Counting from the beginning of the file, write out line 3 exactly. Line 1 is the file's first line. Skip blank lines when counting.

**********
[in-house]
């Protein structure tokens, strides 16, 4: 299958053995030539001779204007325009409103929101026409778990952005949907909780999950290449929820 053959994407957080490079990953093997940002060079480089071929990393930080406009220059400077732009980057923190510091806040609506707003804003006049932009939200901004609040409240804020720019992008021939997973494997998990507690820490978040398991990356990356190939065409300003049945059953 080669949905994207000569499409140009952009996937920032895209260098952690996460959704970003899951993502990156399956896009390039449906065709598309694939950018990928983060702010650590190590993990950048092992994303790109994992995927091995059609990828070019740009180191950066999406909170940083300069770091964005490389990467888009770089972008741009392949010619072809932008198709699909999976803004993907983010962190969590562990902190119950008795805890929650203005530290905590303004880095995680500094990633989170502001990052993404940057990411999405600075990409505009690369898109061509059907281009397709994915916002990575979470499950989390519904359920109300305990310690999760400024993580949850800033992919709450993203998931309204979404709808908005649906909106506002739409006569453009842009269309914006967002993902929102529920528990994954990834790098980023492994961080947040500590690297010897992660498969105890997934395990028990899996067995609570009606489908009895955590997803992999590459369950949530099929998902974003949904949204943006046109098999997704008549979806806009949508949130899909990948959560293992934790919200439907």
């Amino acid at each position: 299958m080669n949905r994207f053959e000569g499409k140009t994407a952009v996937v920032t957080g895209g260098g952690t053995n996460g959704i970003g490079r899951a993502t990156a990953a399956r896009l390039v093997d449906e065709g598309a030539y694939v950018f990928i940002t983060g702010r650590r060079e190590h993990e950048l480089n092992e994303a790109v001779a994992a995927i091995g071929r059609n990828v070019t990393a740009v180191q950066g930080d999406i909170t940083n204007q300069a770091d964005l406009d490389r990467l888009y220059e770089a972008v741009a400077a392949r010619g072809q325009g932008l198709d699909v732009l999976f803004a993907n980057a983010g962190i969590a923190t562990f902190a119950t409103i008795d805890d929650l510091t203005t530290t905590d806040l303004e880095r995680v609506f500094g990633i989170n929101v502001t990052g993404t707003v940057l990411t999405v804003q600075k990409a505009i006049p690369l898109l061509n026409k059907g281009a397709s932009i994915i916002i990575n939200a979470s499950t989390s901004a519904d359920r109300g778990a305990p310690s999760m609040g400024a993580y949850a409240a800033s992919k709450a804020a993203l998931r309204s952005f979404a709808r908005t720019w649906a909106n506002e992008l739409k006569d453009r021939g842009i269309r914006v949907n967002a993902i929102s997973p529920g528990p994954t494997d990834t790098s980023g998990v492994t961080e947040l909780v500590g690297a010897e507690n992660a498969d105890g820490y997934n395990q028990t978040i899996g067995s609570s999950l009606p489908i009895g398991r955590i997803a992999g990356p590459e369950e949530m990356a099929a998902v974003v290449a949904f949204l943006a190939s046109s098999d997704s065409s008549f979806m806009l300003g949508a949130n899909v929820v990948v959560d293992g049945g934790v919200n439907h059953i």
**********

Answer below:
């Amino acid at each position: 299958m080669n949905r994207f053959e000569g499409k140009t994407a952009v996937v920032t957080g895209g260098g952690t053995n996460g959704i970003g490079r899951a993502t990156a990953a399956r896009l390039v093997d449906e065709g598309a030539y694939v950018f990928i940002t983060g702010r650590r060079e190590h993990e950048l480089n092992e994303a790109v001779a994992a995927i091995g071929r059609n990828v070019t990393a740009v180191q950066g930080d999406i909170t940083n204007q300069a770091d964005l406009d490389r990467l888009y220059e770089a972008v741009a400077a392949r010619g072809q325009g932008l198709d699909v732009l999976f803004a993907n980057a983010g962190i969590a923190t562990f902190a119950t409103i008795d805890d929650l510091t203005t530290t905590d806040l303004e880095r995680v609506f500094g990633i989170n929101v502001t990052g993404t707003v940057l990411t999405v804003q600075k990409a505009i006049p690369l898109l061509n026409k059907g281009a397709s932009i994915i916002i990575n939200a979470s499950t989390s901004a519904d359920r109300g778990a305990p310690s999760m609040g400024a993580y949850a409240a800033s992919k709450a804020a993203l998931r309204s952005f979404a709808r908005t720019w649906a909106n506002e992008l739409k006569d453009r021939g842009i269309r914006v949907n967002a993902i929102s997973p529920g528990p994954t494997d990834t790098s980023g998990v492994t961080e947040l909780v500590g690297a010897e507690n992660a498969d105890g820490y997934n395990q028990t978040i899996g067995s609570s999950l009606p489908i009895g398991r955590i997803a992999g990356p590459e369950e949530m990356a099929a998902v974003v290449a949904f949204l943006a190939s046109s098999d997704s065409s008549f979806m806009l300003g949508a949130n899909v929820v990948v959560d293992g049945g934790v919200n439907h059953i």